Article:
The ammonite is filled into the metallic cartridges by means of an archimedian screw working through a brass tube, pushing off the cartridges as the explosive is fed into them against a slight back pressure; a cover is screwed on, and they then go to the dipping room, where they are dipped in hot wax to seal the ends; they are then packed in boxes of 5 lbs. each and are ready for delivery. The di-nitro-naphthalene is made at the factory. Mono-nitro-naphthalene is first made as follows:—12 parts of commercial nitrate of soda are ground to a fine powder, and further ground with the addition of 15 parts of refined naphthalene until thoroughly incorporated; it is then placed in an earthenware pan, and 30 parts of sulphuric acid of 66 deg. B. added, 2 parts at a time, during forty-eight hours (the rate of adding H{2}SO{4} depends on the condition of the charge, and keeping it in a fluid state), with frequent agitation, day and night, during the first three or four days, afterwards three or four times a day. In all fourteen days are occupied in the nitration process. It is then strained through an earthenware strainer, washed with warm water, drained, and dried. For the purpose of producing this material in a granulated condition, which is found more convenient for drying, and further nitrification, it is placed in a tub, and live steam passed through, until brought up to the boiling point (the tub should be about half full), cold water is then run in whilst violently agitating the contents until the naphthalene solidifies; it can then be easily drained and dried. For the further treatment to make di-nitro-naphthalene, 18 parts of nitro-naphthalene are placed in an earthenware pan, together with 39 parts of sulphuric acid of 66 deg. B., then 15 parts of nitric acid of 40 deg. B. are added, in small quantities at a time, stirring the mixture continually. This adding of nitric acid is controlled by the fuming, which should be kept down as much as possible. The operation takes ten to twelve days, when 100 times the above quantities, taken in kilogrammes, are taken. At the end of the nitration the di-nitro-naphthalene is removed to earthenware strainers, allowed to drain, washed with hot water and soda until all acid is removed, washed with water and dried. The di-nitro- naphthalene gives some trouble in washing, as some acid is held in the crystals which is liable to make its appearance when crushed. To avoid this it should be ground and washed with carbonate of soda before drying; an excess of carbonate of soda should not, however, be used.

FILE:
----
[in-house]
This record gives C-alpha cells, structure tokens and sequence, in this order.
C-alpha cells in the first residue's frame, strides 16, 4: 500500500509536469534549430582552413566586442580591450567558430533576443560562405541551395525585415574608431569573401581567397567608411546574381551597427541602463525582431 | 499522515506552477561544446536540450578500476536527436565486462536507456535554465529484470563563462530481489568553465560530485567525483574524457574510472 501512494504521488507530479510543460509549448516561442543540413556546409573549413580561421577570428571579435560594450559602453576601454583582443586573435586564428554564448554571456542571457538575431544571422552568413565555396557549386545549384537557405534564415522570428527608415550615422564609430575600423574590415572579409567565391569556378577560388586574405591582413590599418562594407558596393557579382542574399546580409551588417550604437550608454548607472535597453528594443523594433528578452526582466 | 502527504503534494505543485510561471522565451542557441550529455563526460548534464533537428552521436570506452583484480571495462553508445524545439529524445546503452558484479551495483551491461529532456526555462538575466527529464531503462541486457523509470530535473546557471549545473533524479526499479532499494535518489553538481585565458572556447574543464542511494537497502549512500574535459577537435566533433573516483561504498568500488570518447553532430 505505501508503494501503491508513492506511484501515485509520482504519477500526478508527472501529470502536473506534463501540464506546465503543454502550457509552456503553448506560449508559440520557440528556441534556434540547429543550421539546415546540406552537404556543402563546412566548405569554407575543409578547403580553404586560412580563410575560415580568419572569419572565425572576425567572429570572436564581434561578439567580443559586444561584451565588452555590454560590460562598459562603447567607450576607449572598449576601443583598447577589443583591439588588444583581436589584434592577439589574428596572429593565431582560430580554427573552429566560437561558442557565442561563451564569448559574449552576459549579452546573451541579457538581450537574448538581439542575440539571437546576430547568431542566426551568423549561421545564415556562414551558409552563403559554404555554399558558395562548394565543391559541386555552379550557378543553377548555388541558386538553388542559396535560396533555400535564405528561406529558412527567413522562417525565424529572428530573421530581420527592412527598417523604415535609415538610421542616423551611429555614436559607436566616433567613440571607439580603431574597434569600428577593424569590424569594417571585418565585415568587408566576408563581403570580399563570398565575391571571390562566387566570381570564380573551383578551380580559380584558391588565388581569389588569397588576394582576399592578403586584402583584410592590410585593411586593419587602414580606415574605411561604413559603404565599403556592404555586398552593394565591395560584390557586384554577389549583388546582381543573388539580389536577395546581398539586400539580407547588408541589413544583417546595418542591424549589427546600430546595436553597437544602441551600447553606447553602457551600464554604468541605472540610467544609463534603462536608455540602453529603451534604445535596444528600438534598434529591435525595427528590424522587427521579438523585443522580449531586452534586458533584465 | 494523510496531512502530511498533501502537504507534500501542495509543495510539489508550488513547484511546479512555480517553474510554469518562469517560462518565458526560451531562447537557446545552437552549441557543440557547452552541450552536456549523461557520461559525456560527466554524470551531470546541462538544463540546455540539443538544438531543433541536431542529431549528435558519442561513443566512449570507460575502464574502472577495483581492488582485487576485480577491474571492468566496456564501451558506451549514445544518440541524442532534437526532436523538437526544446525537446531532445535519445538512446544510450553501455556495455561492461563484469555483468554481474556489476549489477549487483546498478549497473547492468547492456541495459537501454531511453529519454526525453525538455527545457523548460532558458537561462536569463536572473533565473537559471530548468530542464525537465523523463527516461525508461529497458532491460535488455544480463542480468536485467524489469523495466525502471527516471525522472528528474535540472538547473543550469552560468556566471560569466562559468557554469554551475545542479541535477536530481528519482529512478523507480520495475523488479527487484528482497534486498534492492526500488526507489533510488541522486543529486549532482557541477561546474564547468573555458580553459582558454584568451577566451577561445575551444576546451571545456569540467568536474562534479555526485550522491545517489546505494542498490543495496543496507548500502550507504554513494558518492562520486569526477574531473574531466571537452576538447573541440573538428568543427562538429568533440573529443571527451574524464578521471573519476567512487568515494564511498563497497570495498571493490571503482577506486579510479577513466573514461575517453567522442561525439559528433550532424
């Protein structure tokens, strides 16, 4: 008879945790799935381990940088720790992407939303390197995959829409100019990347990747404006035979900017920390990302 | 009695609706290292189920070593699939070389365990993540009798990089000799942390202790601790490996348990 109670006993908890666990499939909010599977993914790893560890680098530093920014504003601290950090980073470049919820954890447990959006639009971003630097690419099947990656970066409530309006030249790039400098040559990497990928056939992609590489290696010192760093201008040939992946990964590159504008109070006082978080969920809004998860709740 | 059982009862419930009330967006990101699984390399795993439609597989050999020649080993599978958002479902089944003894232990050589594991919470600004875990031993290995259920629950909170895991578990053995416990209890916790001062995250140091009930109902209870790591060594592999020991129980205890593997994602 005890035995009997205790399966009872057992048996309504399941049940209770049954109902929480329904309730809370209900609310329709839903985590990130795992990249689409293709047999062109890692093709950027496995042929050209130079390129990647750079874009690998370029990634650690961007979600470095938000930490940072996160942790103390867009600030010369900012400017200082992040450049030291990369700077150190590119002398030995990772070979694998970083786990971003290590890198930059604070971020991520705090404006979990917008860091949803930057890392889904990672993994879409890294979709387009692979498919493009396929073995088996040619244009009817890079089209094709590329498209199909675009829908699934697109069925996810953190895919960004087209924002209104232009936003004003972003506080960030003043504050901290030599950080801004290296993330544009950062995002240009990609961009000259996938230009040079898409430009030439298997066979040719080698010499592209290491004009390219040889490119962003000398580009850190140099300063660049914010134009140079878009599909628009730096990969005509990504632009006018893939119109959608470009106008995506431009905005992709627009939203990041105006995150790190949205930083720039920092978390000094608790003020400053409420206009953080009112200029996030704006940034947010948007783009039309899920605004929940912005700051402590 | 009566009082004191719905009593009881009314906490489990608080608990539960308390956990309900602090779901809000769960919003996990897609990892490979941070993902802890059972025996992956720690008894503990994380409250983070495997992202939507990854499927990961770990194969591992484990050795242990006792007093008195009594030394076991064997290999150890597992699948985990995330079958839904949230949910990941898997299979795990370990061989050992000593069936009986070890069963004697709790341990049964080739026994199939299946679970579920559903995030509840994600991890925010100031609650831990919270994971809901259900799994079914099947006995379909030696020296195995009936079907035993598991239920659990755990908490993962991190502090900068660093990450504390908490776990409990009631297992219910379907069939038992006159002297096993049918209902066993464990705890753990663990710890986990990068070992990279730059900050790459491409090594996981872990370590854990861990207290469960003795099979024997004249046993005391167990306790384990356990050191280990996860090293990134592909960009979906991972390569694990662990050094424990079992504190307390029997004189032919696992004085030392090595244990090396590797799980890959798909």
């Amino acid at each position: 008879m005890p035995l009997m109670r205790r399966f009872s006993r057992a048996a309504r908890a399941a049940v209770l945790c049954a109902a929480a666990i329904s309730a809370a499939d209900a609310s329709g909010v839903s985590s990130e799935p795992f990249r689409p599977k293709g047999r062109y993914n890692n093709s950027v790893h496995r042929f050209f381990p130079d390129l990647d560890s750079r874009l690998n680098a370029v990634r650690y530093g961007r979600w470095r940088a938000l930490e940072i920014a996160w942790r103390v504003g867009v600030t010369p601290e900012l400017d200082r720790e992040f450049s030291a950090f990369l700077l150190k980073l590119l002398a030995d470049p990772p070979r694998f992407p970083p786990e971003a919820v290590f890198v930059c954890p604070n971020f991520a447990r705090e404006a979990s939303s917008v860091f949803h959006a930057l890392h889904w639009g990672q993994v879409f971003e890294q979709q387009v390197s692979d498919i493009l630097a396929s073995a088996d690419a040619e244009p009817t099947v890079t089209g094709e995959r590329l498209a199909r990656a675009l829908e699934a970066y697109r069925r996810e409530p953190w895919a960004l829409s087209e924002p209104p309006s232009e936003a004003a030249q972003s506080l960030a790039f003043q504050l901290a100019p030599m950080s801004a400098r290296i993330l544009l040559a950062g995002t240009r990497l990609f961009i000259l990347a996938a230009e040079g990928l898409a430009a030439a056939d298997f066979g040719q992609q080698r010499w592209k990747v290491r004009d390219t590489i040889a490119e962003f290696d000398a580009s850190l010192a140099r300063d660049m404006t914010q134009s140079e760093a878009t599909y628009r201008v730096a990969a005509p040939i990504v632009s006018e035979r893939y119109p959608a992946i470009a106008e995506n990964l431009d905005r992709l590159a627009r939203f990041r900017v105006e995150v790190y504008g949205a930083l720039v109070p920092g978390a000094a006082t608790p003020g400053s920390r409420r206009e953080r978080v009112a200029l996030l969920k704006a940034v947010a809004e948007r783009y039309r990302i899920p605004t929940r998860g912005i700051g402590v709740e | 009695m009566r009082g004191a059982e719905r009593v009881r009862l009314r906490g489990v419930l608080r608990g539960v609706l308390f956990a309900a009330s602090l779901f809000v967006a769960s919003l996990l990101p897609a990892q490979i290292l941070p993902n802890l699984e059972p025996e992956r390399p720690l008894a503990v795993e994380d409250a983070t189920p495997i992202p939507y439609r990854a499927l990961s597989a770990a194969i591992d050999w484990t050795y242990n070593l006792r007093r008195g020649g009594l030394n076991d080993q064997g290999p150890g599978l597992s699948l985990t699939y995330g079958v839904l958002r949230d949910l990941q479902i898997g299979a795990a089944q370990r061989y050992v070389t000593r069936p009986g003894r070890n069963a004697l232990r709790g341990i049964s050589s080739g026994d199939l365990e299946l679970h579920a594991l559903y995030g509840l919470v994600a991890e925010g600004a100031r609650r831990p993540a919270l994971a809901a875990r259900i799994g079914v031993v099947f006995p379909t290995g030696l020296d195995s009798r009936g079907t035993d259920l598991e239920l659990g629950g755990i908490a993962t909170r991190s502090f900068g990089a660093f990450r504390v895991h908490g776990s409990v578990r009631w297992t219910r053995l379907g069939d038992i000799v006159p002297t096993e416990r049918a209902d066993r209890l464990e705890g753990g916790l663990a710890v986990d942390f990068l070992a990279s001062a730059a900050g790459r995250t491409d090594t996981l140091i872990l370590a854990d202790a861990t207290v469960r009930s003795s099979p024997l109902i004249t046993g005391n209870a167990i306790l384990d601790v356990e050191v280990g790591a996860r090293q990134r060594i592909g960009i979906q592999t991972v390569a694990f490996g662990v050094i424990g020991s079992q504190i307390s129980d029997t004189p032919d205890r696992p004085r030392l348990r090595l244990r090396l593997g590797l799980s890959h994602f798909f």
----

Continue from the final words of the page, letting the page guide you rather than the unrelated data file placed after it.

Electronite.—This is a high explosive designed to afford safety in coal getting. This important end has been attained by using such ingredients, and so proportioning them, as will ensure on detonation a degree of heat insufficient under the conditions of a "blown-out" shot, to ignite fire damp or coal dust. It is of the nitrate of ammonium class of permitted explosives. It contains about 75 per cent. of nitrate of ammonium, with the addition of nitrate of barium, wood meal, and starch. The gases resulting from detonation are chiefly water in the gaseous form, nitrogen, and a little carbon dioxide. It is granulated with the object of preventing missfires from ramming, to which nitrate of ammonium explosives are somewhat susceptible. This explosive underwent some exhaustive experiments at the experimental station near Wigan in 1895, when 8 oz. or 12 oz. charges were fired unstemmed into an admixture of coal dust and 10 per cent. of gas, without any ignition taking place. It is manufactured by Messrs Curtis's & Harvey Ltd. at their factory, Tonbridge, Kent.